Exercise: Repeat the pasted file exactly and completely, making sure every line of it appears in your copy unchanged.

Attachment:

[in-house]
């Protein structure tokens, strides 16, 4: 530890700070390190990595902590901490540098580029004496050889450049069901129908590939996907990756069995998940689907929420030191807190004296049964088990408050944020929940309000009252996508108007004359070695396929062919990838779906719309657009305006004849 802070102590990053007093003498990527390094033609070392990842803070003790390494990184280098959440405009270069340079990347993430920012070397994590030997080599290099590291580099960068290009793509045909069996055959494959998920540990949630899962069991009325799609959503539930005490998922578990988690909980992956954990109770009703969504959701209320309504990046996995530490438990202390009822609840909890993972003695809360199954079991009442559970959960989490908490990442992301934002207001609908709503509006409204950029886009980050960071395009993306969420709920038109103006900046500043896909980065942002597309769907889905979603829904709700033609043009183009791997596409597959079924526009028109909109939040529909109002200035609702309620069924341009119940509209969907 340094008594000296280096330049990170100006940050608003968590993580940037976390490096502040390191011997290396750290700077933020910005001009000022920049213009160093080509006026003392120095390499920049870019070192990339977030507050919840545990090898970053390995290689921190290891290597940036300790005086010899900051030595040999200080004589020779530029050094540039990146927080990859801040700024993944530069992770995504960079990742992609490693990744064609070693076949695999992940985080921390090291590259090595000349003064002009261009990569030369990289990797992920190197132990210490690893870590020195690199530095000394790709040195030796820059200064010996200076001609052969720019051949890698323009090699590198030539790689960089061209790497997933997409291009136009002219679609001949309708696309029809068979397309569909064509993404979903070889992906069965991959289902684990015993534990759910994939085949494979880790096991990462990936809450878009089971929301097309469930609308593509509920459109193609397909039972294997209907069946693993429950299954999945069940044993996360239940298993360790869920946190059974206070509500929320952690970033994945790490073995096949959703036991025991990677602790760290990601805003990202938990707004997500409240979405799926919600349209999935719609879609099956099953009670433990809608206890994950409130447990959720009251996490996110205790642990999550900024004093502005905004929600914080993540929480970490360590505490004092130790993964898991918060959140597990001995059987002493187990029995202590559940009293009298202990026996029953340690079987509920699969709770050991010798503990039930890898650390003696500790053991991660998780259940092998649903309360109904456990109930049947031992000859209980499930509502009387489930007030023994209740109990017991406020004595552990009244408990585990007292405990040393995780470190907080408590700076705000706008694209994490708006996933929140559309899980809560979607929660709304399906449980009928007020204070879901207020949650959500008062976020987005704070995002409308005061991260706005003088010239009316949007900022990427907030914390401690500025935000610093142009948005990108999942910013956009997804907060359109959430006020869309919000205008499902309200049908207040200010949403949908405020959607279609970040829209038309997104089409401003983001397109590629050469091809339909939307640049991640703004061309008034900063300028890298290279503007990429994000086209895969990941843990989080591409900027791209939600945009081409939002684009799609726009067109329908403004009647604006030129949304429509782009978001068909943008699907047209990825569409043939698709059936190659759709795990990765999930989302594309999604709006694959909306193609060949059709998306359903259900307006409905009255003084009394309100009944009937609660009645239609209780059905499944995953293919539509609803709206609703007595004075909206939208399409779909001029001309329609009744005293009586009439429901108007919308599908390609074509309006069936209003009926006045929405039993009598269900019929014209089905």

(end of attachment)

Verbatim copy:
[in-house]
């Protein structure tokens, strides 16, 4: 530890700070390190990595902590901490540098580029004496050889450049069901129908590939996907990756069995998940689907929420030191807190004296049964088990408050944020929940309000009252996508108007004359070695396929062919990838779906719309657009305006004849 802070102590990053007093003498990527390094033609070392990842803070003790390494990184280098959440405009270069340079990347993430920012070397994590030997080599290099590291580099960068290009793509045909069996055959494959998920540990949630899962069991009325799609959503539930005490998922578990988690909980992956954990109770009703969504959701209320309504990046996995530490438990202390009822609840909890993972003695809360199954079991009442559970959960989490908490990442992301934002207001609908709503509006409204950029886009980050960071395009993306969420709920038109103006900046500043896909980065942002597309769907889905979603829904709700033609043009183009791997596409597959079924526009028109909109939040529909109002200035609702309620069924341009119940509209969907 340094008594000296280096330049990170100006940050608003968590993580940037976390490096502040390191011997290396750290700077933020910005001009000022920049213009160093080509006026003392120095390499920049870019070192990339977030507050919840545990090898970053390995290689921190290891290597940036300790005086010899900051030595040999200080004589020779530029050094540039990146927080990859801040700024993944530069992770995504960079990742992609490693990744064609070693076949695999992940985080921390090291590259090595000349003064002009261009990569030369990289990797992920190197132990210490690893870590020195690199530095000394790709040195030796820059200064010996200076001609052969720019051949890698323009090699590198030539790689960089061209790497997933997409291009136009002219679609001949309708696309029809068979397309569909064509993404979903070889992906069965991959289902684990015993534990759910994939085949494979880790096991990462990936809450878009089971929301097309469930609308593509509920459109193609397909039972294997209907069946693993429950299954999945069940044993996360239940298993360790869920946190059974206070509500929320952690970033994945790490073995096949959703036991025991990677602790760290990601805003990202938990707004997500409240979405799926919600349209999935719609879609099956099953009670433990809608206890994950409130447990959720009251996490996110205790642990999550900024004093502005905004929600914080993540929480970490360590505490004092130790993964898991918060959140597990001995059987002493187990029995202590559940009293009298202990026996029953340690079987509920699969709770050991010798503990039930890898650390003696500790053991991660998780259940092998649903309360109904456990109930049947031992000859209980499930509502009387489930007030023994209740109990017991406020004595552990009244408990585990007292405990040393995780470190907080408590700076705000706008694209994490708006996933929140559309899980809560979607929660709304399906449980009928007020204070879901207020949650959500008062976020987005704070995002409308005061991260706005003088010239009316949007900022990427907030914390401690500025935000610093142009948005990108999942910013956009997804907060359109959430006020869309919000205008499902309200049908207040200010949403949908405020959607279609970040829209038309997104089409401003983001397109590629050469091809339909939307640049991640703004061309008034900063300028890298290279503007990429994000086209895969990941843990989080591409900027791209939600945009081409939002684009799609726009067109329908403004009647604006030129949304429509782009978001068909943008699907047209990825569409043939698709059936190659759709795990990765999930989302594309999604709006694959909306193609060949059709998306359903259900307006409905009255003084009394309100009944009937609660009645239609209780059905499944995953293919539509609803709206609703007595004075909206939208399409779909001029001309329609009744005293009586009439429901108007919308599908390609074509309006069936209003009926006045929405039993009598269900019929014209089905």